You hate yourself (that little child self) for having emotional needs or wanting to be loved at all. So, you try not to feel.

4. You’ve tried your best not to feel

You have a lot of feelings you’ve had to bury. Anger, loneliness, hunger, sadness, longing. But, you’ve numbed them. 

And, these are the feelings that live inside your eating problems, along with symptoms of depression and anxiety. 

Trying not to feel may have been your only option.

When you have to control your child self so they don't want anything, controlling any feelings you have goes right along with it.

If you feel or need, what do you do if you’ve never had anywhere to turn? You’re in a vicious cycle and you probably don’t see a way out.

There is a way out. You don’t have to continue this cycle of rejecting your emotional needs, hating your child self, or numbing your feelings with food or controlling food. 

The best option is psychotherapy, one that takes seriously your traumatic history of deprivation and distrust.

How do you work it all out?

Don’t give up hope. You can work out what your eating disorder is really about in all the ways it has to personally do with you.

You can learn how be healthy, both physically and emotionally. 

And, the best way to do that is in psychotherapy with a therapist you can grow to trust and rely on. That isn’t easy when you’ve felt it was best to rely on no one.

Choose a therapist that understands how hard it is for you to trust and need. A therapist that specializes in eating problems.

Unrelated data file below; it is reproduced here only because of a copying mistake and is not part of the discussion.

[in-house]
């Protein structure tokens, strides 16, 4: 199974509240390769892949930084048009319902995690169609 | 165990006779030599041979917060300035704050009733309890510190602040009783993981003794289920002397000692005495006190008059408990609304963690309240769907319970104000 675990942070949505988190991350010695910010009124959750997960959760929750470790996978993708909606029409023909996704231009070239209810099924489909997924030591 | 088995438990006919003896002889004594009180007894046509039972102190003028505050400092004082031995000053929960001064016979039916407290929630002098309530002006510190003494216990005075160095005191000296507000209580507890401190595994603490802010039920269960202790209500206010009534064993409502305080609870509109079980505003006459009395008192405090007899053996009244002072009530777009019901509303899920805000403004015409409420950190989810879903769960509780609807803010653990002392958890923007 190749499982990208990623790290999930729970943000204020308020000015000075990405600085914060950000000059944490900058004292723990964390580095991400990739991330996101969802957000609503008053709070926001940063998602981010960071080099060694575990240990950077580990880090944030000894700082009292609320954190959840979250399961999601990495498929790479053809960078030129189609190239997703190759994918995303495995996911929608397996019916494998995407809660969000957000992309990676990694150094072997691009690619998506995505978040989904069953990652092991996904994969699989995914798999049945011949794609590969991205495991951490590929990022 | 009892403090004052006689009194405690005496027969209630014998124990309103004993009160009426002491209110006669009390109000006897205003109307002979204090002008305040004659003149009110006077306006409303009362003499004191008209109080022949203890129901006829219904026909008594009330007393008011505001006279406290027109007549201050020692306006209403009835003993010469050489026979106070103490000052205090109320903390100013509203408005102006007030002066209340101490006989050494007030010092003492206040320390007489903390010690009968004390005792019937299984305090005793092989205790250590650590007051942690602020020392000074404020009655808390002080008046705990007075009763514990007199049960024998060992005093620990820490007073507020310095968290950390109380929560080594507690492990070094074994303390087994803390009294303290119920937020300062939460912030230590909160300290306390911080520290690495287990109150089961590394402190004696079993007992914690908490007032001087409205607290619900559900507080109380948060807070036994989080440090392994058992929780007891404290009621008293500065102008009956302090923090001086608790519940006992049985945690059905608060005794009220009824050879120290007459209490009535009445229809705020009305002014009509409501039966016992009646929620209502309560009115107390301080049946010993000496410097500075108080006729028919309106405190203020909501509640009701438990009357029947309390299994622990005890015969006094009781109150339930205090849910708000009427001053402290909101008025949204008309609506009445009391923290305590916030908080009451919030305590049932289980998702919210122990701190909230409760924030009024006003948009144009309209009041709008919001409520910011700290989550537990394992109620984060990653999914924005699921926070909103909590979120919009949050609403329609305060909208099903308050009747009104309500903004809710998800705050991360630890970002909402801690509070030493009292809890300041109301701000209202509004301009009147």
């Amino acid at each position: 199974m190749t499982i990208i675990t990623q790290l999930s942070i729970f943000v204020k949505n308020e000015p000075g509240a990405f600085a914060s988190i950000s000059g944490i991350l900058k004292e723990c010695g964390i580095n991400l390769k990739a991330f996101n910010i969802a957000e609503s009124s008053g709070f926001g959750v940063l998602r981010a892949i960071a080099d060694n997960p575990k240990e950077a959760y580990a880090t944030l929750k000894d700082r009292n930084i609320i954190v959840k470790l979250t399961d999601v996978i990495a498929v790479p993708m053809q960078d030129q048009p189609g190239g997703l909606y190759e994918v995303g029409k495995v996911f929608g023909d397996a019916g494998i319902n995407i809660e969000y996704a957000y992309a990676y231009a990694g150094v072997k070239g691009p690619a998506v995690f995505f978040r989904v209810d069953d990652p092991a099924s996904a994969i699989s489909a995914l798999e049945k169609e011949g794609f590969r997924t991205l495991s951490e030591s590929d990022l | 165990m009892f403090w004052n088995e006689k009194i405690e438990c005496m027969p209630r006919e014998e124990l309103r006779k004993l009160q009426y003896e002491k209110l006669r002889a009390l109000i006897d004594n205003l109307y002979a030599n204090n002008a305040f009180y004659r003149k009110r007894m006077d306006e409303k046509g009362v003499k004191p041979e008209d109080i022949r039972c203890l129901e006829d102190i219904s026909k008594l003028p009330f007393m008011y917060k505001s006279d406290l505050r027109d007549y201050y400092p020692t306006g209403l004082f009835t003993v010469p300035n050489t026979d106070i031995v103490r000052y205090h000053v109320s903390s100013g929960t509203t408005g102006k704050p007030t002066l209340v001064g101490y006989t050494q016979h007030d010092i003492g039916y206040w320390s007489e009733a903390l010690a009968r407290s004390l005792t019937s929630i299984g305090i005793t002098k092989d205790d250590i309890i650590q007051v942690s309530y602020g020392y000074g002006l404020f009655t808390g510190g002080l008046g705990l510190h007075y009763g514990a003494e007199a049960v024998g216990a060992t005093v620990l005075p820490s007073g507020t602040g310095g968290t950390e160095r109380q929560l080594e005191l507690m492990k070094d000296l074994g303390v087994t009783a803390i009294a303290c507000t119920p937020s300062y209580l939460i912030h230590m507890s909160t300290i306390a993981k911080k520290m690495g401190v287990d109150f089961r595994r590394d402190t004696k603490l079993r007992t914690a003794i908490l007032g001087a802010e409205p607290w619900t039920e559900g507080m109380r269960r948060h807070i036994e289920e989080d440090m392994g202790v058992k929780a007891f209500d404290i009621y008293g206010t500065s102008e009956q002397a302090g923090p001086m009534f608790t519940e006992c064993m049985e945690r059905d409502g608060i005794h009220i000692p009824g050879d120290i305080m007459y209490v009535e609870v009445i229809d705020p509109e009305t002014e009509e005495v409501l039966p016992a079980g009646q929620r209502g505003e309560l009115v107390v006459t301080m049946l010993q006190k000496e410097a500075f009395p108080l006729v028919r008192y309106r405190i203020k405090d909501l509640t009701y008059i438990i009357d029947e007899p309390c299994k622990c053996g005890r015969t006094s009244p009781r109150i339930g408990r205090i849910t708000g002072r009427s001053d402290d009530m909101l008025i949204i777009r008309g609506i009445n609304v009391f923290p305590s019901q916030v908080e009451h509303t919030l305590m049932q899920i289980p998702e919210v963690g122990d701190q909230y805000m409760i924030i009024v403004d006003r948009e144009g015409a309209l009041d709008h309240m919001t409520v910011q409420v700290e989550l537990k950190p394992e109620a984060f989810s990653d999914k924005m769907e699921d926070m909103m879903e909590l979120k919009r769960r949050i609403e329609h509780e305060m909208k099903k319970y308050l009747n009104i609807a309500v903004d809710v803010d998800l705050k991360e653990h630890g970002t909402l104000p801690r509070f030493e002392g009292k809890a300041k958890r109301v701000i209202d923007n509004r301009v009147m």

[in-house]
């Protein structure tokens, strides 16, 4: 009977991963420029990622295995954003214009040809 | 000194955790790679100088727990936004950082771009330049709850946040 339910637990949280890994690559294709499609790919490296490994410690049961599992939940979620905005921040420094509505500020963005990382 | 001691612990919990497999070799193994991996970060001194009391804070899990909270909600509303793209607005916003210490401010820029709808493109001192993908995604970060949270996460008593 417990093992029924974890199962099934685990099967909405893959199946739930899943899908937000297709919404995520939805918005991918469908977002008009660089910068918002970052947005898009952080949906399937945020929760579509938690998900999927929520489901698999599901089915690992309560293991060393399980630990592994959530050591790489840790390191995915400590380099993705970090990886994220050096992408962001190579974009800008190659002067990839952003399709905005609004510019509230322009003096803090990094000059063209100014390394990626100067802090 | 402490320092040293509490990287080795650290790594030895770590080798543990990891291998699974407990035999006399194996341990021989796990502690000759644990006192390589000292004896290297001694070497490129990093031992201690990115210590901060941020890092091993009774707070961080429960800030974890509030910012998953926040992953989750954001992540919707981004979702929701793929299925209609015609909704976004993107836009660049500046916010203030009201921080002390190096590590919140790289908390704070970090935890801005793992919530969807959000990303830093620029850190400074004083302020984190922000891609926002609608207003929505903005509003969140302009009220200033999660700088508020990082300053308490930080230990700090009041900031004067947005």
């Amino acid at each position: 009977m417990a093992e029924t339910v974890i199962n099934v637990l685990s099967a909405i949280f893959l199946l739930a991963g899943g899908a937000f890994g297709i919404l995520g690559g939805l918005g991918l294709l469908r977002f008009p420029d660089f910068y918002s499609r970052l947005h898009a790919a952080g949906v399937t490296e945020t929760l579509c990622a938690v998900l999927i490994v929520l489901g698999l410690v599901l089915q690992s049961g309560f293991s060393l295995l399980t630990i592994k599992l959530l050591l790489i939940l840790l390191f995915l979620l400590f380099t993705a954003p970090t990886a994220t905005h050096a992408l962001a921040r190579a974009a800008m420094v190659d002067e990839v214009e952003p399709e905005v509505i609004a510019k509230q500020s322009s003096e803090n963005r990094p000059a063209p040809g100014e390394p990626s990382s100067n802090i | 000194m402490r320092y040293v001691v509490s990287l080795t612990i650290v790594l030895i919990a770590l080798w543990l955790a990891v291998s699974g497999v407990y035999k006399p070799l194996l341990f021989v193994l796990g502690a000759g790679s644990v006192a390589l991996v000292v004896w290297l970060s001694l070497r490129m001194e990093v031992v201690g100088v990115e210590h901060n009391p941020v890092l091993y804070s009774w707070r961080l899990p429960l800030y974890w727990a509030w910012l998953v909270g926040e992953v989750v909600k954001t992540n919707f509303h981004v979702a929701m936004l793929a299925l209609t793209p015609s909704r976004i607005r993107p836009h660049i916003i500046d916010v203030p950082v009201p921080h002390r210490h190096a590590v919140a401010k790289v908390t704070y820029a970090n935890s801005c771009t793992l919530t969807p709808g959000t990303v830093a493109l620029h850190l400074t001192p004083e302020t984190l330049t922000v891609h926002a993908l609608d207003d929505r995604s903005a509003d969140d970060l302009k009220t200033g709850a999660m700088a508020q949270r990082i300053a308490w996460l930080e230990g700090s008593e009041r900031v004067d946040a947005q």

And, most importantly, understands how they relate to trauma, deprivation, numbed feelings, and unmet emotional hungers.

A therapist who talks to you about your worries in a sensitive and non-judgmental way is essential.

You already hate your child self. You and that child self need encouragement to find and see that there’s a safe place to talk, feel, and need. 

The right kind of psychotherapy will get to the root of what your eating disorder is really about.

How does therapy do this? By focusing on your feelings and your history. Not on food, diet, or the "realities" of eating.

Good therapy is a place to talk and work out what is going on under the surface.

How your early trauma plays out with food. Hating your child self, why this is so, and all the ways and reasons that you’ve had no choice but reject your emotional needs.

This can all be figured out. You don’t have to live this way. There is a place for understanding. Things can change.

RELATED: Yes, I Had An Eating Disorder — But I Won't Show My Before & After Photos

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Dr. Sandra Cohen is a Los Angeles -ased psychologist and psychoanalyst. She works with people of all ages struggling with eating disorders. Psychotherapy can help you get to what your eating disorder is really about. You don’t have to live this way.

This article was originally published at Sandra E. Cohen, Ph.D's Moving Forward Blog. Reprinted with permission from the author.